Since we did a run-down on burglar safe ratings, I thought it might be a good idea to do a rundown on fire-safe ratings. As with burglar ratings, the UL is THE authority for trustworthy ratings, although there are several other authorities that also provide ratings to a range of safes. Because of its prevalence and industry standard, we’re only going to look at UL ratings.
The basic ratings for UL fire-safes are Class A, Class B, Class C, Class D, and Class E. To get these ratings the UL conducts a series of tests on the safe including a Fire Endurance Test, an Explosion Hazard Test, and a Fire Impact Test.
The Fire Endurance Testmeasures the degree of resistance in which the safe has to high-heat temperatures, ranging from1500 degrees F to 2000 degrees F. After going through testing, the contents of the safe (generally paper) must be usable and handle-able without breaking to achieve a certain rating.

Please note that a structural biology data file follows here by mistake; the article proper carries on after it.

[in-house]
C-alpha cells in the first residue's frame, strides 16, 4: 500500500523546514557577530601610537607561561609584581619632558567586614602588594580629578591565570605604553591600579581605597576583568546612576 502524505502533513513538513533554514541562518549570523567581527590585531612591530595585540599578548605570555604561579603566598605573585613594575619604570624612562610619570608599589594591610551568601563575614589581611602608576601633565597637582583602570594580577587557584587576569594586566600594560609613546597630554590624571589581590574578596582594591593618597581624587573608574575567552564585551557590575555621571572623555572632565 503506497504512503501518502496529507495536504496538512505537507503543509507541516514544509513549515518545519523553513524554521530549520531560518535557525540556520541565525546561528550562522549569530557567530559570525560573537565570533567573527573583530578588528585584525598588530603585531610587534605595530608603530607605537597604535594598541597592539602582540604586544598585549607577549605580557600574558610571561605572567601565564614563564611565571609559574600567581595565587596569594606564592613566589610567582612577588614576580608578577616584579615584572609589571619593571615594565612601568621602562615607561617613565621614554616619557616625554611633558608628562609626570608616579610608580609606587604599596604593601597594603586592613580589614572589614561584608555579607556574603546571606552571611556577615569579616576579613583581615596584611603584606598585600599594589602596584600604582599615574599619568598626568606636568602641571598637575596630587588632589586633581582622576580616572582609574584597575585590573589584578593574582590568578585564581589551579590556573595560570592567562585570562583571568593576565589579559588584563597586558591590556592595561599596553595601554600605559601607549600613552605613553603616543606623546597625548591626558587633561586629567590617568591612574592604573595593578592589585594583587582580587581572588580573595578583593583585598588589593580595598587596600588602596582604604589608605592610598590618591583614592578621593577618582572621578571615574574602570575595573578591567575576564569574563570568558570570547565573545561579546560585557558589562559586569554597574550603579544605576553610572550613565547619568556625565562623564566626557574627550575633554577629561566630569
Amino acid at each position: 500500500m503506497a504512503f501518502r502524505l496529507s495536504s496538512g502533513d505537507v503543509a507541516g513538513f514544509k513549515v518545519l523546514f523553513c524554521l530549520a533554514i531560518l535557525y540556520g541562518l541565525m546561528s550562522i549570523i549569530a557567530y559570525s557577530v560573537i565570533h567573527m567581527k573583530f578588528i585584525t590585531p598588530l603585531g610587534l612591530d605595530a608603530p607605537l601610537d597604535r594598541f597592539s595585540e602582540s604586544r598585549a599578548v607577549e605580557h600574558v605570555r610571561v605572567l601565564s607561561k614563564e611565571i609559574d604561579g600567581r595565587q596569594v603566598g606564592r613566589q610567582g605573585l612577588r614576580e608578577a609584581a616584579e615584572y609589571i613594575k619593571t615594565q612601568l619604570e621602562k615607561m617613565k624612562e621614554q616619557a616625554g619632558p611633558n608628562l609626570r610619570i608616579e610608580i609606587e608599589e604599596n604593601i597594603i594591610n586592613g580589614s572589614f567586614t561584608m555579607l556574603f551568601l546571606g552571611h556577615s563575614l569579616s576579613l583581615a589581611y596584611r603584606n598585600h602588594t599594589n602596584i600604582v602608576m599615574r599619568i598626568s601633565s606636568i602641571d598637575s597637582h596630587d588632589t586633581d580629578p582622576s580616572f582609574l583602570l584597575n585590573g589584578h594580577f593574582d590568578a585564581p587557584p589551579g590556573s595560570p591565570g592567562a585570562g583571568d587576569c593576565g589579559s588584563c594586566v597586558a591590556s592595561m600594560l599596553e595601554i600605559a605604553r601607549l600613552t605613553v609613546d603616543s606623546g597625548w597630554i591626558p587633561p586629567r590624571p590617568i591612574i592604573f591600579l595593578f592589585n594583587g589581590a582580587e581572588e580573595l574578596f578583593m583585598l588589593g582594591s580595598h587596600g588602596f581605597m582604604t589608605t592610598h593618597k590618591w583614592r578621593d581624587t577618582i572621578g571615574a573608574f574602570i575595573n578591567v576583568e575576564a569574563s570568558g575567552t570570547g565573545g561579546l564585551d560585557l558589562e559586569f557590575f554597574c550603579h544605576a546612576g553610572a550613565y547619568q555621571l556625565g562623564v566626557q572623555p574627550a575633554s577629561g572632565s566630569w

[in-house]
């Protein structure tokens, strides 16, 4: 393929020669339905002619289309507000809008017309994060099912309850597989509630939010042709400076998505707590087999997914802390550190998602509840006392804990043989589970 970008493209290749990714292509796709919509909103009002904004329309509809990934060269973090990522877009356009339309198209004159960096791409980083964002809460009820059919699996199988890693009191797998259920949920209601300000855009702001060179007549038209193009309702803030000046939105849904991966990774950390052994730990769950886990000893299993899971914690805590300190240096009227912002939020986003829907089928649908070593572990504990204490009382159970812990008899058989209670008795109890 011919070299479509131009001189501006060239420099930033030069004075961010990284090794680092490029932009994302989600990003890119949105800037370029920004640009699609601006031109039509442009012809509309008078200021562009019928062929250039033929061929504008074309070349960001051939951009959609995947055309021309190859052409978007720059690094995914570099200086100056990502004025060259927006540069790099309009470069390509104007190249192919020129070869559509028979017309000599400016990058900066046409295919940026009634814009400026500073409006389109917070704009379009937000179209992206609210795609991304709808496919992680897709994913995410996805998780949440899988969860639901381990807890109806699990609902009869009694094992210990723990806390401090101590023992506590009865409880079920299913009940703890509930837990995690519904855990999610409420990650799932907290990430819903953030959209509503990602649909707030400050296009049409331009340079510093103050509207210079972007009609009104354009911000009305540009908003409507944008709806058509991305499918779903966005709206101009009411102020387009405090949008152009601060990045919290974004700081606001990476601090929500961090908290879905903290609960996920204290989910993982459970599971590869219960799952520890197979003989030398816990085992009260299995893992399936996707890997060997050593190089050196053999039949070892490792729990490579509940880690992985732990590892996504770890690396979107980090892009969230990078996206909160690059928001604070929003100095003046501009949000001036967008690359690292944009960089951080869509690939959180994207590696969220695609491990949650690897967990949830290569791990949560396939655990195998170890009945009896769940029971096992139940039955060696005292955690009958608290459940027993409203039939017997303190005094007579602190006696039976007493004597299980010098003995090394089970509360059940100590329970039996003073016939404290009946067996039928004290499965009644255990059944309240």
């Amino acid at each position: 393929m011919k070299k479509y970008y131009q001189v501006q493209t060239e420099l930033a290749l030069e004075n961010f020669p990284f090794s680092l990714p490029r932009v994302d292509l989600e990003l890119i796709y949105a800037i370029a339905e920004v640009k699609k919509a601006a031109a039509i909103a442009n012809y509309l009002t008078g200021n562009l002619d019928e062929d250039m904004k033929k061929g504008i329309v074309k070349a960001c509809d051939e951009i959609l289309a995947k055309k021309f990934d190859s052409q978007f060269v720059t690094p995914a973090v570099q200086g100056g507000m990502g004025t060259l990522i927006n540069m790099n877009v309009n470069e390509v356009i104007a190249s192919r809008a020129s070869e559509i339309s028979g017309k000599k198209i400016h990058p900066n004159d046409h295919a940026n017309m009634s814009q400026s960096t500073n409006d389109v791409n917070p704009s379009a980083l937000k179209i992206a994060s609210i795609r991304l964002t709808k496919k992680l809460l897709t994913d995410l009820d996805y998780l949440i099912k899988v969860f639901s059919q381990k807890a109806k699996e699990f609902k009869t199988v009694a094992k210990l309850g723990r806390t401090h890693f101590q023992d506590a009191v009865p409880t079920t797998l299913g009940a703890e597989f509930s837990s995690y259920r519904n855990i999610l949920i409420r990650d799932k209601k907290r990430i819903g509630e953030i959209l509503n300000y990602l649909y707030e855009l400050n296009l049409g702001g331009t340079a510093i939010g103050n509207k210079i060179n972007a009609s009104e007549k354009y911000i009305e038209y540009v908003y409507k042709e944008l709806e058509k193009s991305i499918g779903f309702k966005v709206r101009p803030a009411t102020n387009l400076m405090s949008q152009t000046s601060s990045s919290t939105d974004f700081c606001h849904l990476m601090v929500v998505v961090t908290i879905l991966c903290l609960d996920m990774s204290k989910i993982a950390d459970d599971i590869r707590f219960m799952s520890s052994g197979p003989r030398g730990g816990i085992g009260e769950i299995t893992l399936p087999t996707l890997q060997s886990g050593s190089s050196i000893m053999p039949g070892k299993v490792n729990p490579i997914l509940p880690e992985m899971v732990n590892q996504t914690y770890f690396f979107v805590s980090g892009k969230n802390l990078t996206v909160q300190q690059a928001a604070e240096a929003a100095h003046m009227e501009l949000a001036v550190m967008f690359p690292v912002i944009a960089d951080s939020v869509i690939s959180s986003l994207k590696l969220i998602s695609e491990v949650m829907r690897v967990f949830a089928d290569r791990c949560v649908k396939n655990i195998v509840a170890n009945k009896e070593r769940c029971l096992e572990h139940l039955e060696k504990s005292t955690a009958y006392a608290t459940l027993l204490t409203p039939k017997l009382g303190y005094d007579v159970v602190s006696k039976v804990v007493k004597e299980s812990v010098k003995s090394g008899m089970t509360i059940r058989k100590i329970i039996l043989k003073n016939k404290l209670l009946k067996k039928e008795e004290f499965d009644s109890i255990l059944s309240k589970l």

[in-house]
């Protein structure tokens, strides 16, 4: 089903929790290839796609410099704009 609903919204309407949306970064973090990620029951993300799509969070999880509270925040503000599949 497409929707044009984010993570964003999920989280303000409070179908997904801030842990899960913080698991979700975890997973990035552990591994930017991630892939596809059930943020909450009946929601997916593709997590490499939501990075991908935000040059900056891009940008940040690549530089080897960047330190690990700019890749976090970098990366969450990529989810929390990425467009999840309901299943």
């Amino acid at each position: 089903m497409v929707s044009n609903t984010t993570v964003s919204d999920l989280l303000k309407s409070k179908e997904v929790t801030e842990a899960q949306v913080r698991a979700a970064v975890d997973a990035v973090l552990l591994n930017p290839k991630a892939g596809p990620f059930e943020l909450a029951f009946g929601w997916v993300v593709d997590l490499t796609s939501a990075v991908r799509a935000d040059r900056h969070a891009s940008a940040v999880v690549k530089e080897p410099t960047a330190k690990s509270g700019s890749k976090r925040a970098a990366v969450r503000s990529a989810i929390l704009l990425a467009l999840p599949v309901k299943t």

|TIME IN FURNACE||TEMPERATURE REACHING|
|Class A||4 hours||2000 degrees Fahrenheit|
|Class B||2 hours||1850 degrees F|
|Class C||1 hour||1700 degrees F|
|Class D||1 hour||1700 degrees F|
|Class E||30 minutes||1550 degrees F|
The Explosion on Hazard Testmeasures whether or not the design of a safe protects the contents of the safe in the case of a sudden, high-heat explosion. Sometimes in explosions, the high-temperature will cause hydrogen-air-stram mixtures in the insulting material to explode and rupture the insulation and safe walls. By testing the heat-sensitivity of a safe for 30 minutes at 2000 degrees F, the UL tests for explosion sensitivity.
The Fire Impact Test measures the resistance a safe has when in a heated condition and how it handles a fall of approximately 3 stories after being heated to a high temperature. After the fall, it is once again heated up and THEN the contents are checked.